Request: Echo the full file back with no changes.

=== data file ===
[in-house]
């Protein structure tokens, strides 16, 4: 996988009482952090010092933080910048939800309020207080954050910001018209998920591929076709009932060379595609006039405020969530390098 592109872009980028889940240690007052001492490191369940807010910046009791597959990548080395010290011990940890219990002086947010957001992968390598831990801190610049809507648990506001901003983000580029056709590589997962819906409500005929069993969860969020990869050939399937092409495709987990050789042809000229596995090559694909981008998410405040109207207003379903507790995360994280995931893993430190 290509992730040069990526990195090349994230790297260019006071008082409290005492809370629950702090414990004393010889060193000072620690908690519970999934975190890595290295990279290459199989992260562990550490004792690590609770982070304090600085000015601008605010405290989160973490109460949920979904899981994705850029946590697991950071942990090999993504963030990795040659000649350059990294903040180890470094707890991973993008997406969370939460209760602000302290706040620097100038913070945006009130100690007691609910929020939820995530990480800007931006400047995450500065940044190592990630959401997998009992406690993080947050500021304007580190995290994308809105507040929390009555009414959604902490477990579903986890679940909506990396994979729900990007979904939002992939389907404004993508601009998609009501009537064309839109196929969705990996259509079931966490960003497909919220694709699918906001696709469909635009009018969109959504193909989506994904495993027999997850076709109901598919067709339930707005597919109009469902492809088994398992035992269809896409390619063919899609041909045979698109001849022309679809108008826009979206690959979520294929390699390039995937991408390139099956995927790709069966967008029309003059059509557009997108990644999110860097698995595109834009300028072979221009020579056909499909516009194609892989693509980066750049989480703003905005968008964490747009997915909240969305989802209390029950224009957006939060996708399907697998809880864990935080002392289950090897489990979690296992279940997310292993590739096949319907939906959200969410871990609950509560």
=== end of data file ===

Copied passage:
[in-house]
């Protein structure tokens, strides 16, 4: 996988009482952090010092933080910048939800309020207080954050910001018209998920591929076709009932060379595609006039405020969530390098 592109872009980028889940240690007052001492490191369940807010910046009791597959990548080395010290011990940890219990002086947010957001992968390598831990801190610049809507648990506001901003983000580029056709590589997962819906409500005929069993969860969020990869050939399937092409495709987990050789042809000229596995090559694909981008998410405040109207207003379903507790995360994280995931893993430190 290509992730040069990526990195090349994230790297260019006071008082409290005492809370629950702090414990004393010889060193000072620690908690519970999934975190890595290295990279290459199989992260562990550490004792690590609770982070304090600085000015601008605010405290989160973490109460949920979904899981994705850029946590697991950071942990090999993504963030990795040659000649350059990294903040180890470094707890991973993008997406969370939460209760602000302290706040620097100038913070945006009130100690007691609910929020939820995530990480800007931006400047995450500065940044190592990630959401997998009992406690993080947050500021304007580190995290994308809105507040929390009555009414959604902490477990579903986890679940909506990396994979729900990007979904939002992939389907404004993508601009998609009501009537064309839109196929969705990996259509079931966490960003497909919220694709699918906001696709469909635009009018969109959504193909989506994904495993027999997850076709109901598919067709339930707005597919109009469902492809088994398992035992269809896409390619063919899609041909045979698109001849022309679809108008826009979206690959979520294929390699390039995937991408390139099956995927790709069966967008029309003059059509557009997108990644999110860097698995595109834009300028072979221009020579056909499909516009194609892989693509980066750049989480703003905005968008964490747009997915909240969305989802209390029950224009957006939060996708399907697998809880864990935080002392289950090897489990979690296992279940997310292993590739096949319907939906959200969410871990609950509560």